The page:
Anthony Gockowski, Campus Reform, October 27, 2017
As another Halloween season approaches, an ever-growing universities are cracking down on offensive costumes, even hosting panel discussions to instruct students on what to avoid.
Humboldt State University, for instance, plans to host a discussion Monday on how “cultures are disregarded, mocked, or simply dehumanized” by Halloween costumes, encouraging students to avoid “cultural appropriation” in their costume selections.
Several other schools, such as Oregon State University, Michigan State University, and the University of Colorado-Boulder, will host similar discussions on the meaning of “cultural appropriation” in the context of a “critical examination of Halloween costumes.”
Princeton University, meanwhile, recently offered a “conversation circle” to students to help them “engage in a dialogue about the impact of cultural appropriation, Halloween, and why culture is not a costume.”
At still other schools, administrators have chosen to get involved in the discussion directly.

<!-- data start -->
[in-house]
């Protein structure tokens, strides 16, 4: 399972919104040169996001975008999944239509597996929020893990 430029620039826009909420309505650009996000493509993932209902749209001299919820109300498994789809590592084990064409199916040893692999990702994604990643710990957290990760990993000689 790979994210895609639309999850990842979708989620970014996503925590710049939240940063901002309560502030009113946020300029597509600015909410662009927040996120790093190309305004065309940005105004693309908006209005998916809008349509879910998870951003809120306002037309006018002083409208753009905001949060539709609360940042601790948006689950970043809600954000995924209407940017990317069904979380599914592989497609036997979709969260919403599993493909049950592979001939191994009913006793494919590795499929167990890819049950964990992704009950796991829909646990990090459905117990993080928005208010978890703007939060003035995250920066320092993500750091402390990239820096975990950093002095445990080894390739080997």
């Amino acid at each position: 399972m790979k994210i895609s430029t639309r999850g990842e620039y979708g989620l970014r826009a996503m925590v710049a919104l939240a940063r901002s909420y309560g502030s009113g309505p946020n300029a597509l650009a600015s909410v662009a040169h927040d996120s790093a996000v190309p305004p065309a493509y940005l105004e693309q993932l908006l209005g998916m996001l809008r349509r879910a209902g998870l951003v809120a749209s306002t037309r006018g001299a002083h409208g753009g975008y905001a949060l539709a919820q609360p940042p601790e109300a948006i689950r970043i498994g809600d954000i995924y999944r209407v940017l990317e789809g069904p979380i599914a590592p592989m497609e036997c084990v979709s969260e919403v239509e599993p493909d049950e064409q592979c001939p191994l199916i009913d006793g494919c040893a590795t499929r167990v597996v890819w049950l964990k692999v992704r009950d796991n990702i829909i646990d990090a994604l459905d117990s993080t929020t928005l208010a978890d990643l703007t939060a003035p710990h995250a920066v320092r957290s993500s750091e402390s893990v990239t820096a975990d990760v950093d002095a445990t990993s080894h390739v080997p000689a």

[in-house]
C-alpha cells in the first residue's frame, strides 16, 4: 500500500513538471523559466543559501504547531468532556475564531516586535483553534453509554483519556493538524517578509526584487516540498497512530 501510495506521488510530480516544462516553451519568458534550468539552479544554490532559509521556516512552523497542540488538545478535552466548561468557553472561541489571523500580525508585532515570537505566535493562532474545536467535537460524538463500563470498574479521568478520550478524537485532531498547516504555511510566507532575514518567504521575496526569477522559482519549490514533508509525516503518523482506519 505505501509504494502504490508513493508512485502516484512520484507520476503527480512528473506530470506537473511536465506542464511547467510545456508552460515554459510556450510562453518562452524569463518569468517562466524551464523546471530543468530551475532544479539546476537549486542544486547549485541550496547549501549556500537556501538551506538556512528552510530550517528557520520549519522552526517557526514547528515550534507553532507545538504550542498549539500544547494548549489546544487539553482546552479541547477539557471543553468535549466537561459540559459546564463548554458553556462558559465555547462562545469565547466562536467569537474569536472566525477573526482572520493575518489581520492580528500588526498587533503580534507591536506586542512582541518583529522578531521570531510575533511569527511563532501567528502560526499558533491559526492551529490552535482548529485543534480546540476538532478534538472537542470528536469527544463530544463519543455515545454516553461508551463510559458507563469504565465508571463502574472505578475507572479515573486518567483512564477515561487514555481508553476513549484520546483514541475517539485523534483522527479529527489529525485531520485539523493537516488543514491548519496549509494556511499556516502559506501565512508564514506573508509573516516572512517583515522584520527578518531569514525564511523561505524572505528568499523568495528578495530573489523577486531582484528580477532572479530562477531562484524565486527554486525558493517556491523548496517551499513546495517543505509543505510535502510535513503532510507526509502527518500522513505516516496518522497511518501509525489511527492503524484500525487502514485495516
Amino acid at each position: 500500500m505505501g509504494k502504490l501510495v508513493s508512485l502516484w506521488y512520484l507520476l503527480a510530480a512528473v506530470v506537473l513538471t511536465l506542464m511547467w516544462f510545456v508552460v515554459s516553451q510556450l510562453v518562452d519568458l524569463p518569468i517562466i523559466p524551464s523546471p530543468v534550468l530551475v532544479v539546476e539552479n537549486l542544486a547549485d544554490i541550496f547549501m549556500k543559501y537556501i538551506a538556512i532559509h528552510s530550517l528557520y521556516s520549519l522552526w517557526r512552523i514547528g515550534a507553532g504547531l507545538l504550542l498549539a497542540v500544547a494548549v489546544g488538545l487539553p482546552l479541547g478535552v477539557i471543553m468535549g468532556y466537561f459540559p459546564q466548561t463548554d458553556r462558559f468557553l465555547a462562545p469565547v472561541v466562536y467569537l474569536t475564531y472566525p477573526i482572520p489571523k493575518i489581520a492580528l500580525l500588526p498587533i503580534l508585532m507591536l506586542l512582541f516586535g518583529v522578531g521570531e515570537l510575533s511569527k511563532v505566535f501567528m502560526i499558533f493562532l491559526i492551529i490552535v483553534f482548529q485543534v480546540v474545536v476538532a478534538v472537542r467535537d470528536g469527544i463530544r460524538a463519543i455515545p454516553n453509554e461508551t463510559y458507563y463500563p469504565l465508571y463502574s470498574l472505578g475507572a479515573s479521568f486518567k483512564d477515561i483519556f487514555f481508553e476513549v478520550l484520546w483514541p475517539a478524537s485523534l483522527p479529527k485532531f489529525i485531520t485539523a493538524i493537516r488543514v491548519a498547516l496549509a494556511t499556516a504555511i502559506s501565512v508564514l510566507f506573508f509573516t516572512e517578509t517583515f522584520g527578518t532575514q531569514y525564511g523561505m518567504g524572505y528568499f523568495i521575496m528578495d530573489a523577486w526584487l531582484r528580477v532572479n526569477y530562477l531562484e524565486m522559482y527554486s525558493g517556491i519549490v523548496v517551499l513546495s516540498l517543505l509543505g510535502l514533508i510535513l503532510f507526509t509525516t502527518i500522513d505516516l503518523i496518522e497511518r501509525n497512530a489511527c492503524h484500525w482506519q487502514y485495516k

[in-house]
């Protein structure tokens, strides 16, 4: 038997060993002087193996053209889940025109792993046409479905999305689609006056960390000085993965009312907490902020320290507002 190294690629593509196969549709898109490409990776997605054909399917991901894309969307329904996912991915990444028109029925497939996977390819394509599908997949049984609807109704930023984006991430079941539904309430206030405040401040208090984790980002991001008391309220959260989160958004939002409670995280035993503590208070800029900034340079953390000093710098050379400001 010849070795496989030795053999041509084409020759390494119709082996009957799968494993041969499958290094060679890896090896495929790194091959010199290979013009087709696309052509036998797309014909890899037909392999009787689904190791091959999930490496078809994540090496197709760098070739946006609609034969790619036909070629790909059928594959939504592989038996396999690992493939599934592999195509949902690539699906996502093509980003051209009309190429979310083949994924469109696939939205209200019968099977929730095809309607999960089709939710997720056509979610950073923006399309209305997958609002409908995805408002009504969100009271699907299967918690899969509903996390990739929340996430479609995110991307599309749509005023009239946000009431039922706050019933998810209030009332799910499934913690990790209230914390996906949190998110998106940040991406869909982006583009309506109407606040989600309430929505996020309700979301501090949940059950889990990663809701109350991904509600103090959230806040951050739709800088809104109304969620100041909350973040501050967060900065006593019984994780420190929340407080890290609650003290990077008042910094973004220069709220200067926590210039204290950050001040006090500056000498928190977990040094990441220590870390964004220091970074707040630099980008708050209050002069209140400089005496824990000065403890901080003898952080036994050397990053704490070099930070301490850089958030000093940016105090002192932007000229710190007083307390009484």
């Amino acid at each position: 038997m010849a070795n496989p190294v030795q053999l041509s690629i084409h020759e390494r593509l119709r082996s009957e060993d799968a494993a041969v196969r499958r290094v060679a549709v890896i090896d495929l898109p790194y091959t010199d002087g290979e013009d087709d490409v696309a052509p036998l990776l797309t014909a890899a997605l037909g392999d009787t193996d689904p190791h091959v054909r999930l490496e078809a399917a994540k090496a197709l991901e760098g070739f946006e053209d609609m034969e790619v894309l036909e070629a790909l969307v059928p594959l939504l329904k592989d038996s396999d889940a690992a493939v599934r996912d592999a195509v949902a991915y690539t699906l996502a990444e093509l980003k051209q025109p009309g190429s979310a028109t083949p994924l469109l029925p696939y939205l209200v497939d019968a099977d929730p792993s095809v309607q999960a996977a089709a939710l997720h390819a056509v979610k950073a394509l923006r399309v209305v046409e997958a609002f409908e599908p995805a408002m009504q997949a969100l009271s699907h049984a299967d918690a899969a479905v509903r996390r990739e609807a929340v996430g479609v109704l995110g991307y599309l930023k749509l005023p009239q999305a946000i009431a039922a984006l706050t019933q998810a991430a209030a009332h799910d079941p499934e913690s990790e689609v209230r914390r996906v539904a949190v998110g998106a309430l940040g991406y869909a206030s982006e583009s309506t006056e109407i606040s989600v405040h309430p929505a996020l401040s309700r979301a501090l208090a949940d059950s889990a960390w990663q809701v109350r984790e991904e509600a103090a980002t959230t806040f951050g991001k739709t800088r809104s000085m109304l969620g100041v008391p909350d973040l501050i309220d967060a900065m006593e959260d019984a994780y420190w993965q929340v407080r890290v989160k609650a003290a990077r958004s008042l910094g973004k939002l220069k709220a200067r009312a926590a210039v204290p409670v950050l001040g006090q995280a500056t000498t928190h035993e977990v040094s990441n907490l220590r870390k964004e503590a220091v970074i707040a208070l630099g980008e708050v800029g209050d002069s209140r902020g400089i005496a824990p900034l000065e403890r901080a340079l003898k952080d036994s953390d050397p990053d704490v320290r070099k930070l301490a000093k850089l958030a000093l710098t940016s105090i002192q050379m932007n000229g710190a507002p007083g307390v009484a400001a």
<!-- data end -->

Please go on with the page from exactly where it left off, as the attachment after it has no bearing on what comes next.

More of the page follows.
Millersville University Vice President of Student Affairs Brian Hazlett, for example, sent out a recent campus-wide message to remind students that Halloween is a “time when thoughtfulness and sensitivity can be forgotten, especially when selecting a costume.”
“It’s important to be mindful that making/buying/wearing a costume based on a culture different from our own has the potential to negatively impact the inclusive community we as an institution strive to maintain,” he wrote, listing several examples of potentially offensive costumes, like “feathered headdresses, turbans, ‘war paint,’ or other skin tone modifications.”
“Costumes that disrespect, alienate, or ridicule segments of our community based on race, nationality, religious beliefs, or gender expression disrupt our community’s sense of inclusivity and unity and should be avoided,” he declared.
Meanwhile, the University of Nebraska-Lincoln simply published a short list of “guidelines for choosing fun, non-offensive” costumes, such as avoiding “cultural-based costumes” because they “perpetuate stereotypes” and not “changing your natural skin tone to mimic another person’s skin tone” since doing so is “NOT ok.”